With Abbott’s Signature, ‘Beer-To-Go’ Bill Becomes Law

Our daily look at Texas headlines.

By Becky FogelJune 17, 2019 1:40 pm

The Standard’s news roundup gives you a quick hit of interesting, sometimes irreverent, and breaking news stories from all over the state.

The deadline for Gov. Greg Abbott to sign and veto bills passed during the 2019 Texas legislative session has come and gone. His last day to take action on legislation was Sunday, June 16.

While Abbott gave his stamp of approval to over 1,300 bills, only a handful received the pomp and circumstance of a ceremonial signing. One of those measures was House Bill 1545, which keeps the Texas Alcoholic Beverage Commission operating for the next decade.

But the governor said he knew the real reason there was excitement surrounding the bill.

“What we really care about is the fact that this bill allows beer-to-go in the state of Texas,” Abbot said as he signed the bill.

That’s right…starting September 1, craft breweries in Texas will be able to sell beer-to-go. Abbott signed the bill at Austin Beerworks Saturday.

“We could be making Texas history today – I am unaware of any governor ever signing a piece of legislation in a brewery in the state of Texas,” Abbott said.

That audio is courtesy of KVUE, the ABC-affiliate in Austin. The country’s 49 other states already allowed breweries to sell beer-to-go.


According to new data compiled by The Annie E. Casey Foundation, the teen birth rate in Texas is among the highest in the country.

Ashley Lopez with KUT News reports the good news is that the state’s teen birth rate is decreasing, albeit slowly.

Every year the foundation releases what it calls it’s Kids Count Data Book. It’s a state-by-state ranking of child well-being – when it comes to things like education, poverty and health. And according to this year’s report, Texas is in the bottom ten across all those categories. And the state’s worst ranking comes from family and community measures – that’s things like the number of single parent families… and teen pregnancy rates. Currently, Texas’ rate is 28 teen births per 100 thousand births. BUT — that rate has been cut in half in the last several years.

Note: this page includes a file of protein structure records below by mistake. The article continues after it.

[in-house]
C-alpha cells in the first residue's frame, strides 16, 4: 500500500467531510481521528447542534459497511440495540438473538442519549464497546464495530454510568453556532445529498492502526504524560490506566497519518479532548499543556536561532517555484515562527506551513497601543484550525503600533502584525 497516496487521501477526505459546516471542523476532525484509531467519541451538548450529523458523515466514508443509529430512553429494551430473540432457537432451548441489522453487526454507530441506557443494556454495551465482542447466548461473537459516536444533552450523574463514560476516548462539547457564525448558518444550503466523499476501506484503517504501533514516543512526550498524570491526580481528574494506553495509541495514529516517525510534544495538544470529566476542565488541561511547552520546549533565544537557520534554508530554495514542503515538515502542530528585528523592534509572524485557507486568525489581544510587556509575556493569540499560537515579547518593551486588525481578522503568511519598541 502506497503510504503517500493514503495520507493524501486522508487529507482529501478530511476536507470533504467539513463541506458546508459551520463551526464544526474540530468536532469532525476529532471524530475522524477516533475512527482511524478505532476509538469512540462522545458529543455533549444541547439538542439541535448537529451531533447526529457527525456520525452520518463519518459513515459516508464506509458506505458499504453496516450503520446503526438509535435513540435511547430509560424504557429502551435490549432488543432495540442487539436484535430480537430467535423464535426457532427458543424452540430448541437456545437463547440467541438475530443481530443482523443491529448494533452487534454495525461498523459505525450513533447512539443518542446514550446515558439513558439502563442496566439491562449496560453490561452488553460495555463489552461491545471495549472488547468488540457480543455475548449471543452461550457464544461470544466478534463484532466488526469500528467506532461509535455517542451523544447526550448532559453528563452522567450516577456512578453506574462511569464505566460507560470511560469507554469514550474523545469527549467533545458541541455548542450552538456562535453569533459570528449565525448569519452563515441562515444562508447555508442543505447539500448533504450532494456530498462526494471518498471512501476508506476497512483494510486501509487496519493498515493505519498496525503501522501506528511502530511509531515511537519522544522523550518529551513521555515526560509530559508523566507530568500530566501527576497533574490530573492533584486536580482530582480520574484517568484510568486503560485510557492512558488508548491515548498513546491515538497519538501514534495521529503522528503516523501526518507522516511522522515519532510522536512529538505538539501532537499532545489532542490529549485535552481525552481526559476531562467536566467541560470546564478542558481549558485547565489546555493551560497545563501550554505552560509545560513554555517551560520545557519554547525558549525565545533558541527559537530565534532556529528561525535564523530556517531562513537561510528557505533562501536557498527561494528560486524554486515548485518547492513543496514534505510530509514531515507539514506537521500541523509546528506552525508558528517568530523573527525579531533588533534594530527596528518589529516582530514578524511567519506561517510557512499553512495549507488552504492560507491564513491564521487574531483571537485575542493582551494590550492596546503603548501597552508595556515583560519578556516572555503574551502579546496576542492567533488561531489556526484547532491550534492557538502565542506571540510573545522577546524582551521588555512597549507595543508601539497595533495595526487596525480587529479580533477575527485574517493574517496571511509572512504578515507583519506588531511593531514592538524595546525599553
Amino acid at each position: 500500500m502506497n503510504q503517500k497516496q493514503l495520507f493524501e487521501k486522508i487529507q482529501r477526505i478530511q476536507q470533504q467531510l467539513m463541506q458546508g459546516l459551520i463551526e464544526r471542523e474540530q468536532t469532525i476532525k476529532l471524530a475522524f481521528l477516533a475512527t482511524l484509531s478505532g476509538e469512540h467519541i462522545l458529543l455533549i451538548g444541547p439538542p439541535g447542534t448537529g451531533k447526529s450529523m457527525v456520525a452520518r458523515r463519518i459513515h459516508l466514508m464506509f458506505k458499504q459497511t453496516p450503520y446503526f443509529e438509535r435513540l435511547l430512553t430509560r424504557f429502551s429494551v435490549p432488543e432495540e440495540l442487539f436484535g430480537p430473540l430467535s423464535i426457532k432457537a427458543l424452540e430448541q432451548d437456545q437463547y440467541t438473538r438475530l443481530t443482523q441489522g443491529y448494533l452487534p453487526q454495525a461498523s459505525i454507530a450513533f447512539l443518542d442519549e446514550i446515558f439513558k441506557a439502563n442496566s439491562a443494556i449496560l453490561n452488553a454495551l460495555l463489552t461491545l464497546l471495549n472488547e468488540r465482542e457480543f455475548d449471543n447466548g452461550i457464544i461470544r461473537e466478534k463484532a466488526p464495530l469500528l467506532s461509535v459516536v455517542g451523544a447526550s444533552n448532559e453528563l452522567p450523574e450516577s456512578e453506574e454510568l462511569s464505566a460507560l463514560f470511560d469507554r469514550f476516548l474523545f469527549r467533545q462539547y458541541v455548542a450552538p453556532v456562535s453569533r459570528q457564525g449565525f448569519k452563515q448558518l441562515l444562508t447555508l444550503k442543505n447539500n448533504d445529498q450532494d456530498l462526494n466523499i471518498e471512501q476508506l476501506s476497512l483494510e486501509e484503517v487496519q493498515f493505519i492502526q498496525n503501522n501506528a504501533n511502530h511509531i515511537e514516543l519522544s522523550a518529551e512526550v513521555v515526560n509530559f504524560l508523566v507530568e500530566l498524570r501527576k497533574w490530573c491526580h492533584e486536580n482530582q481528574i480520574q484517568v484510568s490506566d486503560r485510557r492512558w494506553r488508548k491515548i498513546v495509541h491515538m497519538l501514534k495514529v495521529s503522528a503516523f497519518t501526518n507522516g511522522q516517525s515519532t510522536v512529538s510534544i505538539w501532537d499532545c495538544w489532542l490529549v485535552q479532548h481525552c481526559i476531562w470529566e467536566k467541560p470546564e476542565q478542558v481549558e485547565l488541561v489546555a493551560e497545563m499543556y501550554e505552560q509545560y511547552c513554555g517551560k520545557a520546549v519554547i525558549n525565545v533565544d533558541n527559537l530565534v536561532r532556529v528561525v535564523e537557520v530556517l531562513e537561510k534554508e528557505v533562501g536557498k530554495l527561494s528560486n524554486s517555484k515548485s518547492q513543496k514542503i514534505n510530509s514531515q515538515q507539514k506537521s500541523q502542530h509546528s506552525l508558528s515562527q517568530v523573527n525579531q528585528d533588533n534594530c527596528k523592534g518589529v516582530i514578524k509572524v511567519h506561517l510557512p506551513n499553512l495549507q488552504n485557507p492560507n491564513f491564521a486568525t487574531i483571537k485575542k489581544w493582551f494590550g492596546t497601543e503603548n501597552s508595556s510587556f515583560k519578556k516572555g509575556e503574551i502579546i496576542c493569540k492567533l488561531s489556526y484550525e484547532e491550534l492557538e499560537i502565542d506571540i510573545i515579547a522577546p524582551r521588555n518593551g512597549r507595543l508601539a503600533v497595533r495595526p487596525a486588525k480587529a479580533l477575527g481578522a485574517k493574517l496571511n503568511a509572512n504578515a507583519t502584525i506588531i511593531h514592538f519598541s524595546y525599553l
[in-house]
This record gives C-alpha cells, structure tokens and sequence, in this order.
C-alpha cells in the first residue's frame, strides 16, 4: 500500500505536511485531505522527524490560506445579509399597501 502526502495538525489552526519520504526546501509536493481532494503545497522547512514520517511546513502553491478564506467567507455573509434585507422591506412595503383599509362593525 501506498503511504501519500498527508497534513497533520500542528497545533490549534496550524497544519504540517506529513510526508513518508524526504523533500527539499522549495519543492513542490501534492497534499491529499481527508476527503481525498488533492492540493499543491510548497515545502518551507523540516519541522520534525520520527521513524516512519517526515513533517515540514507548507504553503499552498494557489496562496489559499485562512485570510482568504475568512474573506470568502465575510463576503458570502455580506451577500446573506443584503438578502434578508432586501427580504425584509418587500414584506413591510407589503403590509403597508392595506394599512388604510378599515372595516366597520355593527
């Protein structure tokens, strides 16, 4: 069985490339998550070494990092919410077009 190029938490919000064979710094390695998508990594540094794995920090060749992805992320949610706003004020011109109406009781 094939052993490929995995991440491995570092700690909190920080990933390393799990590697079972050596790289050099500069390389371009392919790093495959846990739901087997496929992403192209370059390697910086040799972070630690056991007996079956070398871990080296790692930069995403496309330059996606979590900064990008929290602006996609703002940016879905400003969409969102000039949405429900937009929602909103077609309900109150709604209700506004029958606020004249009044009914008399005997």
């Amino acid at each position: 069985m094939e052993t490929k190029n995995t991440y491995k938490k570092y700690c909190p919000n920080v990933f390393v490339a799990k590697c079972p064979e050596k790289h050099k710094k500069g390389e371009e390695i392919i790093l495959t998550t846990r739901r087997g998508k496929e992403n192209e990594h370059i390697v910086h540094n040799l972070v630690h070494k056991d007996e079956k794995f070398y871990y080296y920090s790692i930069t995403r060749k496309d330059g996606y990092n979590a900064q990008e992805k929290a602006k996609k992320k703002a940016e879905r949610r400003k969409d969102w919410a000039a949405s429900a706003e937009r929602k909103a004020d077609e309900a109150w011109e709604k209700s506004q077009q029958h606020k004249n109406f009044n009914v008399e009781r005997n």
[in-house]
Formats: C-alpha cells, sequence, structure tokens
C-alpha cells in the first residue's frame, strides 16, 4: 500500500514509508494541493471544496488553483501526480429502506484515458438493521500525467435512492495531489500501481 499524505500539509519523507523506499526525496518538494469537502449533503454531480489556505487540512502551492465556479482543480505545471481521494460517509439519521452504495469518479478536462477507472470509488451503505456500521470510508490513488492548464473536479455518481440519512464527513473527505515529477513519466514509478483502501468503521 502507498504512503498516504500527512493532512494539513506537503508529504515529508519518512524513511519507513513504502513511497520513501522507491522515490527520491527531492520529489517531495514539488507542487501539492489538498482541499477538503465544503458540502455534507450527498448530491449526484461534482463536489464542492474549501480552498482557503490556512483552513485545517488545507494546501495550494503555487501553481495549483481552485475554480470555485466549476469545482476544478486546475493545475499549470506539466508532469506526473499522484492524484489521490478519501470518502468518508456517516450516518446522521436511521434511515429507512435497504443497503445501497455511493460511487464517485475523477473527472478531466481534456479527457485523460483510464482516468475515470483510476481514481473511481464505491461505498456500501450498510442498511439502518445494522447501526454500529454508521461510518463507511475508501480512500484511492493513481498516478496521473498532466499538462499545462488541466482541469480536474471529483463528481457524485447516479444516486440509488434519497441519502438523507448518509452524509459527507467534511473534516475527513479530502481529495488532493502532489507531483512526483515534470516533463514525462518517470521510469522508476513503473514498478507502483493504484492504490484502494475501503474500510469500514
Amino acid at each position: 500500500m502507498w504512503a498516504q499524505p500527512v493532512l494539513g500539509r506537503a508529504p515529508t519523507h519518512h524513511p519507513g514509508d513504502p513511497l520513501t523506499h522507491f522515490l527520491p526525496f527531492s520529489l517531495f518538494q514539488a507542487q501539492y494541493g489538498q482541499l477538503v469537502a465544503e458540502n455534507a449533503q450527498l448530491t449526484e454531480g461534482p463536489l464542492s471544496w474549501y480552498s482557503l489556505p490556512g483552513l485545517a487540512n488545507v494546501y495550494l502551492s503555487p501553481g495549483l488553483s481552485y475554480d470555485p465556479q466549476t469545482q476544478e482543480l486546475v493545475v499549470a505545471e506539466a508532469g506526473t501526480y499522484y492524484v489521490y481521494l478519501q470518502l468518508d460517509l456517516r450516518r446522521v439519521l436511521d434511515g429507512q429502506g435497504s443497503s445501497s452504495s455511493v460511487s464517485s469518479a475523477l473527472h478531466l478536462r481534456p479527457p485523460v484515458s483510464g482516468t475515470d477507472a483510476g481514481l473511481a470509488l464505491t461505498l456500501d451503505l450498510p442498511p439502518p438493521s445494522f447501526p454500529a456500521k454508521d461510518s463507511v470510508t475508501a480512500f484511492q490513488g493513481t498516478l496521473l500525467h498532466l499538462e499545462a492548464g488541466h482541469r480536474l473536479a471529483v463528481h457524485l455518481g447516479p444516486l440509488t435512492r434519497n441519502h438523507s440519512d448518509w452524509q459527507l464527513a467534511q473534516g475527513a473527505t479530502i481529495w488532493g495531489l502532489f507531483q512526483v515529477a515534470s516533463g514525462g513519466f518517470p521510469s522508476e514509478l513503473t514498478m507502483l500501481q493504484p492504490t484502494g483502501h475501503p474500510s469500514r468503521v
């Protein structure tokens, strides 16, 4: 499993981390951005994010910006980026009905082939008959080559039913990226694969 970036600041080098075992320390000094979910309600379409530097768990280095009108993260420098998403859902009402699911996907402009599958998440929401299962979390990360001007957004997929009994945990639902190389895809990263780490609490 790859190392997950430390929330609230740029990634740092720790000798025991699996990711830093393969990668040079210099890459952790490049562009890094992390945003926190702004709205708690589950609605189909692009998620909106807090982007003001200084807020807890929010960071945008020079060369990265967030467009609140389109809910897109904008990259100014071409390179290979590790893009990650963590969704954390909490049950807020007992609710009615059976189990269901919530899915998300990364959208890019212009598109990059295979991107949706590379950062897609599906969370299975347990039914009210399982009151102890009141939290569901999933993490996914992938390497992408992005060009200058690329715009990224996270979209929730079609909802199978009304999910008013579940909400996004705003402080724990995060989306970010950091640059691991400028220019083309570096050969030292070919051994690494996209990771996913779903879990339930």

Democratic presidential candidate Beto O’Rourke released a new policy proposal over the weekend aimed at spurring small business growth.


Specifically, the former El Paso Congressman wants to see an increase in women and minority-owned businesses throughout the country.

The first part of O’Rourke’s three-part plan is to root out racism and sexism in the small business lending market.

He discussed the plan in more detail during a presidential candidate forum hosted by the Black Economic Alliance in Charleston, South Carolina and broadcast by BET Sunday.

“Our proposal calls for the doubling the size of money that’s deployed from community development finance institutions,” O’Rourke says. “It calls for shifting $100 billion in federal procurement from big corporations to small businesses and targeting half of that to women-owned and minority businesses.”

Fellow Texan and Democratic presidential candidate Julian Castro is also releasing a new policy proposal today: The People First Housing plan.

Castro served as the Housing and Urban Development secretary under President Barack Obama.